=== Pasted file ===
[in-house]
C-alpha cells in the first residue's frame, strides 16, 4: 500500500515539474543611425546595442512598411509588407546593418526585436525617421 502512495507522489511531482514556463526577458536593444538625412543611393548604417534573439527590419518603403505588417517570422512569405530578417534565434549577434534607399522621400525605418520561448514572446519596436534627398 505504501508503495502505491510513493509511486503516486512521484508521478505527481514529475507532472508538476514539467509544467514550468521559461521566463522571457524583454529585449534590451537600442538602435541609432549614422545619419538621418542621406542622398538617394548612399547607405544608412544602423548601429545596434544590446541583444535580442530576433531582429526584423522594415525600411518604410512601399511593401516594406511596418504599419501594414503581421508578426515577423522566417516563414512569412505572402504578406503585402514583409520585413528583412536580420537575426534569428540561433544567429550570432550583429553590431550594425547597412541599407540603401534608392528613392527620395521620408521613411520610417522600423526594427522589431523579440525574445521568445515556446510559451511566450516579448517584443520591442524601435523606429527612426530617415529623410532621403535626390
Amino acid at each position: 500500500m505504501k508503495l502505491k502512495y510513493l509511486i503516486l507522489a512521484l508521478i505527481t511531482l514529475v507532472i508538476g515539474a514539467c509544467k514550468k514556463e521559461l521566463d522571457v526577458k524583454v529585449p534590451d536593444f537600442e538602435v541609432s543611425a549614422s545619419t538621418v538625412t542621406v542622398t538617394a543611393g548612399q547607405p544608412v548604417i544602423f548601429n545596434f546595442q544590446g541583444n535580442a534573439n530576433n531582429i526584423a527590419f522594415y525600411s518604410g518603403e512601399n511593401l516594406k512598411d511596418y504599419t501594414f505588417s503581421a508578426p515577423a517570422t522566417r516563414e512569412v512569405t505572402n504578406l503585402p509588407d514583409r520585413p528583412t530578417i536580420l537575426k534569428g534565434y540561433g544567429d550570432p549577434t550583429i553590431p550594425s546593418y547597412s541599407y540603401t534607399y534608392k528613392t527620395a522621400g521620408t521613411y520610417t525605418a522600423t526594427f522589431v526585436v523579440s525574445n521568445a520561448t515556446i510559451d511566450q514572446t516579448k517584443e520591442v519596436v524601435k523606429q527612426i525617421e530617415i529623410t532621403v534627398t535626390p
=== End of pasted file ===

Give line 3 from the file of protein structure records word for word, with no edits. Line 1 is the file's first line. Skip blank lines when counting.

Amino acid at each position: 500500500m505504501k508503495l502505491k502512495y510513493l509511486i503516486l507522489a512521484l508521478i505527481t511531482l514529475v507532472i508538476g515539474a514539467c509544467k514550468k514556463e521559461l521566463d522571457v526577458k524583454v529585449p534590451d536593444f537600442e538602435v541609432s543611425a549614422s545619419t538621418v538625412t542621406v542622398t538617394a543611393g548612399q547607405p544608412v548604417i544602423f548601429n545596434f546595442q544590446g541583444n535580442a534573439n530576433n531582429i526584423a527590419f522594415y525600411s518604410g518603403e512601399n511593401l516594406k512598411d511596418y504599419t501594414f505588417s503581421a508578426p515577423a517570422t522566417r516563414e512569412v512569405t505572402n504578406l503585402p509588407d514583409r520585413p528583412t530578417i536580420l537575426k534569428g534565434y540561433g544567429d550570432p549577434t550583429i553590431p550594425s546593418y547597412s541599407y540603401t534607399y534608392k528613392t527620395a522621400g521620408t521613411y520610417t525605418a522600423t526594427f522589431v526585436v523579440s525574445n521568445a520561448t515556446i510559451d511566450q514572446t516579448k517584443e520591442v519596436v524601435k523606429q527612426i525617421e530617415i529623410t532621403v534627398t535626390p